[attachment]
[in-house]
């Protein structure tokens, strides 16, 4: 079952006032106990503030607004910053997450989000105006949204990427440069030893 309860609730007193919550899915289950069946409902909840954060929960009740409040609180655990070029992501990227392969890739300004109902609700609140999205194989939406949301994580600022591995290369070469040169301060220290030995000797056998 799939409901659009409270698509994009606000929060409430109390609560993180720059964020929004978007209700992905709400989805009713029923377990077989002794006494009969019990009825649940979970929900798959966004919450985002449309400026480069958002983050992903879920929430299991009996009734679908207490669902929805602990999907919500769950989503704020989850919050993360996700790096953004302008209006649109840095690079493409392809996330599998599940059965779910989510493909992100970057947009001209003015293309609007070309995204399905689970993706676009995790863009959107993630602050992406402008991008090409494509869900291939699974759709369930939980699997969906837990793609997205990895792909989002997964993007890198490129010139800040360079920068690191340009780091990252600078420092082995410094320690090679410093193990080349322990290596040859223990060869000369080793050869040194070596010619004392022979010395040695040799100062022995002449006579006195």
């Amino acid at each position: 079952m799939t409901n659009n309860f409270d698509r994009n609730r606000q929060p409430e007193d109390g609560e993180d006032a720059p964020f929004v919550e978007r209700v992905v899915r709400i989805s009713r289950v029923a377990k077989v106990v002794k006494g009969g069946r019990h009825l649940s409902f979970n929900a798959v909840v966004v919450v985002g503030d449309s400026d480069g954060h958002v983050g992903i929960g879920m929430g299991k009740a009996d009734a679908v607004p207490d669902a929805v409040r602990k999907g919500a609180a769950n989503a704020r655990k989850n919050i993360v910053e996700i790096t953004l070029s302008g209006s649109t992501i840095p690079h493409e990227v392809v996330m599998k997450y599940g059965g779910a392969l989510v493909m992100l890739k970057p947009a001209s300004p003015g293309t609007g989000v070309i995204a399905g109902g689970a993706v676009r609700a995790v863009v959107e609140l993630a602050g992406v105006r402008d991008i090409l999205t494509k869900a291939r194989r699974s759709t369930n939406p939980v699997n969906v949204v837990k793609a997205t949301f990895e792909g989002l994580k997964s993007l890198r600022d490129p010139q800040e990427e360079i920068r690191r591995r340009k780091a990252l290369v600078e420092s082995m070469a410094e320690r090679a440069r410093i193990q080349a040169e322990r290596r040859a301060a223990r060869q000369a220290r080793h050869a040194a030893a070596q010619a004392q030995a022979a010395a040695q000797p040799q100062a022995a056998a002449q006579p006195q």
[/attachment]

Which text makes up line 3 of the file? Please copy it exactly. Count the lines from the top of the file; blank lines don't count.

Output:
């Amino acid at each position: 079952m799939t409901n659009n309860f409270d698509r994009n609730r606000q929060p409430e007193d109390g609560e993180d006032a720059p964020f929004v919550e978007r209700v992905v899915r709400i989805s009713r289950v029923a377990k077989v106990v002794k006494g009969g069946r019990h009825l649940s409902f979970n929900a798959v909840v966004v919450v985002g503030d449309s400026d480069g954060h958002v983050g992903i929960g879920m929430g299991k009740a009996d009734a679908v607004p207490d669902a929805v409040r602990k999907g919500a609180a769950n989503a704020r655990k989850n919050i993360v910053e996700i790096t953004l070029s302008g209006s649109t992501i840095p690079h493409e990227v392809v996330m599998k997450y599940g059965g779910a392969l989510v493909m992100l890739k970057p947009a001209s300004p003015g293309t609007g989000v070309i995204a399905g109902g689970a993706v676009r609700a995790v863009v959107e609140l993630a602050g992406v105006r402008d991008i090409l999205t494509k869900a291939r194989r699974s759709t369930n939406p939980v699997n969906v949204v837990k793609a997205t949301f990895e792909g989002l994580k997964s993007l890198r600022d490129p010139q800040e990427e360079i920068r690191r591995r340009k780091a990252l290369v600078e420092s082995m070469a410094e320690r090679a440069r410093i193990q080349a040169e322990r290596r040859a301060a223990r060869q000369a220290r080793h050869a040194a030893a070596q010619a004392q030995a022979a010395a040695q000797p040799q100062a022995a056998a002449q006579p006195q």